Picaxe Weather Station Repeater


Picaxe Weather Station Repeater

February 2014

If you're wondering what a project titled "Picaxe Weather Station Repeater" is doing in the Arduino section of my website, I'll explain:

I designed and built the original Picaxe Weather Station back in April 2011 before I was aware of the existence of the Arduino. The Picaxe microcontrollers have a lot going for them, in particular specific programming commands make them comparatively easy to interface with some hardware but, from my perspective at least, they are let down by their limited mathematics capabilities.

While some people seem to relish the challenge of converting complex formulas that are often required by weather sensors into 16-bit integer-only mathematics, it's a challenge I can do without. And this above all else is, in my opinion, where the Arduino wins out. Based on the C++ programming language with a virtually unlimited number of variables and variable types, dealing with complex formulas involving floating point numbers becomes a breeze. Additionally, the Arduino's ATMEL chips run programs in native machine code language, rather than the Picaxe's interpreted BASIC code, so execution speed is rarely an issue.

Overview of the Original Picaxe Weather Station

Looking at the overview of the Picaxe weather station, you can see that the "indoor unit" receives all of its data except the atmospheric pressure from the outdoor unit via a 433MHz licence-exempt wireless link.

The setup works fine, as far as it goes, but the location of the indoor until is limited by its RS232 tether to the PC in order to provide the online weather data.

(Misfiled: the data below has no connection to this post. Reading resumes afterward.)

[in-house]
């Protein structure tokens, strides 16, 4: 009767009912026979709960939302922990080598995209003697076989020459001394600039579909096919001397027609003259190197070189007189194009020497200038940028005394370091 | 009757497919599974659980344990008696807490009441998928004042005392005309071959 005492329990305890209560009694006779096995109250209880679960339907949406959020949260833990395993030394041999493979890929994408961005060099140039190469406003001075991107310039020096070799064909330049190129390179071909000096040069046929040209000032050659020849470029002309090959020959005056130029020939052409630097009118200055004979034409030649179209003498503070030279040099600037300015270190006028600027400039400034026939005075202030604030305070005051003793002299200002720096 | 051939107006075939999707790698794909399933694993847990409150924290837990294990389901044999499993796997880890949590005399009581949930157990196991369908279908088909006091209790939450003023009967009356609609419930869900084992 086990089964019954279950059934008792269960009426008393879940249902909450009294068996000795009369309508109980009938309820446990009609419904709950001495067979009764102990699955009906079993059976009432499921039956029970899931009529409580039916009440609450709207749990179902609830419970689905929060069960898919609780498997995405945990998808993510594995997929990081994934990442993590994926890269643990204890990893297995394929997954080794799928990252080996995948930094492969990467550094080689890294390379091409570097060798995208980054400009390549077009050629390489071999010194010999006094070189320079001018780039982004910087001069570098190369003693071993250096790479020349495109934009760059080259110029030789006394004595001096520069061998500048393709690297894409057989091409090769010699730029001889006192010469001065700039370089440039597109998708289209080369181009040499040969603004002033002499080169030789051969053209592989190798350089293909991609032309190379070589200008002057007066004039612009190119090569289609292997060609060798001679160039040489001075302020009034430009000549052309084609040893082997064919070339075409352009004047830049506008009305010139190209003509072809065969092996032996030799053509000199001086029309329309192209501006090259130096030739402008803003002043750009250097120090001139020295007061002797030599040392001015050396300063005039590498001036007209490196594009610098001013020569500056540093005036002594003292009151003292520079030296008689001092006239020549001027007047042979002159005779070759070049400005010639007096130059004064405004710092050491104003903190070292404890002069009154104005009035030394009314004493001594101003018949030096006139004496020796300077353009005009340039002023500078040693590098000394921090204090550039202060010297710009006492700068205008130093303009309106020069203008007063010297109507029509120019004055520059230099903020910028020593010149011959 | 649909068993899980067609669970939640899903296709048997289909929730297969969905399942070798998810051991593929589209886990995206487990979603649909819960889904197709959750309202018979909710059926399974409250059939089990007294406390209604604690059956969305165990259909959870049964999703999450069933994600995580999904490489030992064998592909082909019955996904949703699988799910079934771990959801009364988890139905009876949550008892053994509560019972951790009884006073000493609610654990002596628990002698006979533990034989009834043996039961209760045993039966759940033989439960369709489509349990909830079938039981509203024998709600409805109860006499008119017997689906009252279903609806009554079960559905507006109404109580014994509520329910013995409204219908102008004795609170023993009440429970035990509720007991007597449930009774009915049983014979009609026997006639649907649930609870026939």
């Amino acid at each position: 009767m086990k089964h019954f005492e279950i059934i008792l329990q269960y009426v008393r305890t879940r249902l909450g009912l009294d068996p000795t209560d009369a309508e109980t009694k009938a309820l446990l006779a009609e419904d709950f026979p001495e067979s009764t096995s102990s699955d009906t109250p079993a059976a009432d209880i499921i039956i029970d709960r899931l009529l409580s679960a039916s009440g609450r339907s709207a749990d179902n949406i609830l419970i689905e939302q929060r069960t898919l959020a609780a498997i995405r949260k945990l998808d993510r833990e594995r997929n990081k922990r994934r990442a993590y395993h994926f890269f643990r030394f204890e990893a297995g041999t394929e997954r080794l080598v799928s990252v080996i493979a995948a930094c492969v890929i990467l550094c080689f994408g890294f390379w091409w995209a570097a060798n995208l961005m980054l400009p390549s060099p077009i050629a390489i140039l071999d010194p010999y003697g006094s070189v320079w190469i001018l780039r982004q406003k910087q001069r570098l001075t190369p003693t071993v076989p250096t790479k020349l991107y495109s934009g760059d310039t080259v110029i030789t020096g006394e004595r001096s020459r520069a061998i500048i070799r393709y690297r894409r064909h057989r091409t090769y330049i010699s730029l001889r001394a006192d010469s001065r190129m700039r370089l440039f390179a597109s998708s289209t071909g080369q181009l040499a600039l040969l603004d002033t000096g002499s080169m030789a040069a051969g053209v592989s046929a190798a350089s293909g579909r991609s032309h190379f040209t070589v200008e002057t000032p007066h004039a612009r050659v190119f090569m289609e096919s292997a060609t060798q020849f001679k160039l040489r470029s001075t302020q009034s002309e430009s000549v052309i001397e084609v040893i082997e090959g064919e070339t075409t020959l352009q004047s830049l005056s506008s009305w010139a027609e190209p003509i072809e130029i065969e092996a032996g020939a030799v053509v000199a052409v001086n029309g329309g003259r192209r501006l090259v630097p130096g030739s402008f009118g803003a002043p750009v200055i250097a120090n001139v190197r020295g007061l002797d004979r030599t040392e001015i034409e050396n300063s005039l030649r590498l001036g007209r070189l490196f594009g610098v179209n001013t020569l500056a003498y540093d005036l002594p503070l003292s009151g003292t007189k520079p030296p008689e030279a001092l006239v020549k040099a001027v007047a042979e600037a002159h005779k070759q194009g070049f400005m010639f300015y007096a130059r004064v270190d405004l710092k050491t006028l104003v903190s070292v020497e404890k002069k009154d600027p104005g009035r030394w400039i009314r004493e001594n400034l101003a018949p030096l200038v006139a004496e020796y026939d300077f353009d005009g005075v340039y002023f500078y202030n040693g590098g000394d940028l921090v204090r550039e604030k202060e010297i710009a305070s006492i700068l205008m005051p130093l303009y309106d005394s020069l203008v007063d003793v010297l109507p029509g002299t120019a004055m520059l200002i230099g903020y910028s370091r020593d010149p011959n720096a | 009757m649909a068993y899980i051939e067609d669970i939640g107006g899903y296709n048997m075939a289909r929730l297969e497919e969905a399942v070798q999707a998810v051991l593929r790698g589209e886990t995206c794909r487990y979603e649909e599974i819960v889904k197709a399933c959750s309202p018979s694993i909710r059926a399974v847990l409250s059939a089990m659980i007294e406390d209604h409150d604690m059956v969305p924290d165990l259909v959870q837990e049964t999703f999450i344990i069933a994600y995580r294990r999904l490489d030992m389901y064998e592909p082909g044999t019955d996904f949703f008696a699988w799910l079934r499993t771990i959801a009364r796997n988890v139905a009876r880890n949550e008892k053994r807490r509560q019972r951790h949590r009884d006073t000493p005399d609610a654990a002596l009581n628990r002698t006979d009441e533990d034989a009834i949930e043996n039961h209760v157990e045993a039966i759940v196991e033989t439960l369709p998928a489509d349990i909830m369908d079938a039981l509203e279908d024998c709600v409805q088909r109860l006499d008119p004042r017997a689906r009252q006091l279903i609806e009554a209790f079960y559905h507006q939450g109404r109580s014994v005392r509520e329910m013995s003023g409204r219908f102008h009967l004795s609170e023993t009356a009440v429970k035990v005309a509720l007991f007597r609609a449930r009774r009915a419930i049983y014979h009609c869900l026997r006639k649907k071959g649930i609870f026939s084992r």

I decided that I wanted a second indoor unit which I could locate anywhere within wireless range of the outdoor unit - most usefully in the living room. The obvious option was to simply build another identical Picaxe indoor unit but the maths involved with the atmospheric pressure sensor that I had available (not the same type as I'd used with the Picaxe) simply didn't lend itself to the Picaxe integer maths. It would be much simpler to build the second indoor unit based on the Arduino - or, rather, the ATmega328.

One potential problem was that the data from the outdoor 433MHz transmitter was encoded using a Picaxe "Manchester encoder" board. I had a spare Manchester receiver board so the first test was to confirm whether it would interface with the Arduino ATmega328 microprocessor. The only issue I found was that the polarity of the transmitted serial data from the outdoor unit is inverted. Luckily, the Arduino SoftwareSerial library has the option to invert the data: